Not long after Gracia was rescued, FBI agents came to see her with a photo line-up of Abu Sayyaf members.

She recognized a picture of one of her younger guards. The agents told her that he was dead.

"I started to cry," she says. "And they asked why I was crying, he was one of the terrorists.

"But we had lived with him for a year. We knew about his mom and his sister. And if I truly believe what I believe, then he's in hell right now."

A few decisions by Gracia and her family have raised eyebrows. But Gracia takes those reactions in stride.

The $330,000 ransom her family paid to the Abu Sayyaf caused some strain with the Burnhams' mission headquarters, Florida-based New Tribes Mission, Gracia says.

New Tribes, to which Martin's parents, Paul and Oreta, also belong, adheres to a no-ransom policy designed to discourage future kidnappings.

"I think New Tribes was upset that someone paid a ransom for us," she says. "And they thought it was Paul and Oreta who paid it, even though it was my side of the family."

Ultimately, the ransom was unsuccessful. The captors reasoned that if Gracia's family could pay that much, then surely they would pay more.

Paul and Oreta continue to have a good relationship with New Tribes and returned to their mission work in the Philippines last year.

Gracia keeps in close contact with the mission, which still sends out occasional updates on her to e-mail subscribers.

If she ever returns to mission work, it will be with New Tribes.

"I love those people," she says.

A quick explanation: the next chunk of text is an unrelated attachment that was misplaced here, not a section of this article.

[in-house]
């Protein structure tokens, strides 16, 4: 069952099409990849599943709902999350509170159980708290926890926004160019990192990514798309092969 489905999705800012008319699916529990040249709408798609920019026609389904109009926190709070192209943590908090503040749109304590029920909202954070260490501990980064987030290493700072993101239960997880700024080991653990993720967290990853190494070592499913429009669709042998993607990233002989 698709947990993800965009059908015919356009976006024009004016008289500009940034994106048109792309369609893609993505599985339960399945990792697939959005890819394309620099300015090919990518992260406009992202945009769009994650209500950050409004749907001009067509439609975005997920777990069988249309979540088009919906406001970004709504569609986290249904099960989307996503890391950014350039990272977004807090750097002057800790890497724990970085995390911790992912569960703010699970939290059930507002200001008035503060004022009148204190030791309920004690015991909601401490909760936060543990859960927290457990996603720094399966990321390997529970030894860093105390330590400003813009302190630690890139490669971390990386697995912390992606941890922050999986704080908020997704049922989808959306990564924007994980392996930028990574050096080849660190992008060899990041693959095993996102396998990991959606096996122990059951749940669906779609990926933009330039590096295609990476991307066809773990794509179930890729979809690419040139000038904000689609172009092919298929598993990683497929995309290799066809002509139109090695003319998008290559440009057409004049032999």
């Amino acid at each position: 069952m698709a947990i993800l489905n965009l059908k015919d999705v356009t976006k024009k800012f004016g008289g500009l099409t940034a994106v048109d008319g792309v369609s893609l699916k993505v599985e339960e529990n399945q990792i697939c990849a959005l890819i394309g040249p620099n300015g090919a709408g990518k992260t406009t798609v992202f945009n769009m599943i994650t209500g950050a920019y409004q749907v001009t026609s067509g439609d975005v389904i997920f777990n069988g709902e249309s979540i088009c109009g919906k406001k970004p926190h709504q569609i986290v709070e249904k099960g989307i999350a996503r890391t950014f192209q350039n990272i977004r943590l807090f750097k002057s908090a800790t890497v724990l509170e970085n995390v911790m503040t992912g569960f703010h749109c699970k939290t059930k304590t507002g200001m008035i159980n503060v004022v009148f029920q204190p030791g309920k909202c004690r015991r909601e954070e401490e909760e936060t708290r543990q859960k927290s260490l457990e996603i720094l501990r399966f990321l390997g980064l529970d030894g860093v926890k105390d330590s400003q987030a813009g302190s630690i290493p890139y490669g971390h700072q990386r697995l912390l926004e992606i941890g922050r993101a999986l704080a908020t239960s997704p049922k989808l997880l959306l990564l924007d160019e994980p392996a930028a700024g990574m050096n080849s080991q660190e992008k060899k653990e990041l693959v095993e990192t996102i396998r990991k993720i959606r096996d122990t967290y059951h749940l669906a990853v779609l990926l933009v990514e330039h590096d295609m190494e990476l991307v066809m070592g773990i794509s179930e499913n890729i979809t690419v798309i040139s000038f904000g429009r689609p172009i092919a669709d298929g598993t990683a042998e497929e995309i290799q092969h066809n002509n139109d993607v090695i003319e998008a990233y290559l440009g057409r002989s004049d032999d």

After Gracia was released, a woman she had never met wrote her a letter saying that she prayed for Martin and Gracia every day of their captivity.

But the woman was upset that Gracia "came out so happy" and was writing a book.

Now, the woman wrote, Gracia would make a lot of money and think she was better than everyone.

"All I have to say to her was `Well, what were you praying for?'" Gracia says. "That I would come out bitter and angry and not able to function? Maybe what you're seeing is a direct answer to your prayers."

A political ad she did for U.S. Rep. Todd Tiahrt during his campaign against Democratic challenger Carlos Nolla also drew complaints.

In December 2001, Tiahrt, saying he was frustrated with slow-moving rescue plans, met with U.S. diplomatic and Filipino military leaders in the Philippines.

In her book, Gracia recounts seeing a plane fly over on New Year's Eve. One of the rebels told her it was a Kansas dignitary who she later learned was Tiahrt.

In the television ad, Gracia described Tiahrt's efforts and thanked him.

"There were a few people who didn't like Todd Tiahrt," she says. "They didn't like him and didn't understand why I did something to support him.

"But, hey, he went to bat for me. I don't care who it would have been, I would have wanted to do something for him."

What's in Gracia Burnham's future? She isn't sure.

Gracia, 44, has created The Martin and Gracia Burnham Foundation to support missionaries worldwide.

Portions of book sales and speaking fees will go into the fund. The money will support mission aviation and tribal mission work around the world.

At some point, she hopes to return to the Philippines as a missionary. But not until Jeff, Mindy and Zach, who have friends here and love Kansas, are on their own.

They'll chose their own paths, she says. Jeff talks about the Air Force Academy, but could just as easily end up a jungle pilot like his father.

In a sense, you could say mission work led her and Martin to the Philippines, which led them to the anniversary at the resort, which led to their kidnapping.

She doesn't regret serving G-d - wherever He needs it - and encourages it in her children.

"I wouldn't be surprised if the kids end up back on the mission field - I would love that," she says. "A very ordinary person in this world can make a big difference. You just have to go do it."

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© 2003, Distributed by Knight Ridder/Tribune Information Services